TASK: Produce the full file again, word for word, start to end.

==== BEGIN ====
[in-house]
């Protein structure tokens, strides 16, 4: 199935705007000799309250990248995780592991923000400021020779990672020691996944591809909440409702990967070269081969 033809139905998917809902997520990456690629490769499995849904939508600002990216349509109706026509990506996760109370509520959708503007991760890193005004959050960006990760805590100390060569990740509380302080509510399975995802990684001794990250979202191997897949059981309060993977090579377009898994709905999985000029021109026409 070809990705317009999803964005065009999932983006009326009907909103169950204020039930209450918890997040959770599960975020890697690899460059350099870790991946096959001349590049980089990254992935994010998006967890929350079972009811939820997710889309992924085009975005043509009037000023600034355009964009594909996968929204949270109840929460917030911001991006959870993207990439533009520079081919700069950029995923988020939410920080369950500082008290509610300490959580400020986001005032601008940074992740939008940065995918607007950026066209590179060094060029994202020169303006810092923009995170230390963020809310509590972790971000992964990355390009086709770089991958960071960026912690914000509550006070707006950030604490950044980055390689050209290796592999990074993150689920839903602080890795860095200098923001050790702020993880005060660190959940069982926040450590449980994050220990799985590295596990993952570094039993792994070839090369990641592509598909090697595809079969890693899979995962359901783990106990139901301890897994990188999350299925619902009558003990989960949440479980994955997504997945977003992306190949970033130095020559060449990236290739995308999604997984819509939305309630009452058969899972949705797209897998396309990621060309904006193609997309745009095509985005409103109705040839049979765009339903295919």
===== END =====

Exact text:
[in-house]
């Protein structure tokens, strides 16, 4: 199935705007000799309250990248995780592991923000400021020779990672020691996944591809909440409702990967070269081969 033809139905998917809902997520990456690629490769499995849904939508600002990216349509109706026509990506996760109370509520959708503007991760890193005004959050960006990760805590100390060569990740509380302080509510399975995802990684001794990250979202191997897949059981309060993977090579377009898994709905999985000029021109026409 070809990705317009999803964005065009999932983006009326009907909103169950204020039930209450918890997040959770599960975020890697690899460059350099870790991946096959001349590049980089990254992935994010998006967890929350079972009811939820997710889309992924085009975005043509009037000023600034355009964009594909996968929204949270109840929460917030911001991006959870993207990439533009520079081919700069950029995923988020939410920080369950500082008290509610300490959580400020986001005032601008940074992740939008940065995918607007950026066209590179060094060029994202020169303006810092923009995170230390963020809310509590972790971000992964990355390009086709770089991958960071960026912690914000509550006070707006950030604490950044980055390689050209290796592999990074993150689920839903602080890795860095200098923001050790702020993880005060660190959940069982926040450590449980994050220990799985590295596990993952570094039993792994070839090369990641592509598909090697595809079969890693899979995962359901783990106990139901301890897994990188999350299925619902009558003990989960949440479980994955997504997945977003992306190949970033130095020559060449990236290739995308999604997984819509939305309630009452058969899972949705797209897998396309990621060309904006193609997309745009095509985005409103109705040839049979765009339903295919």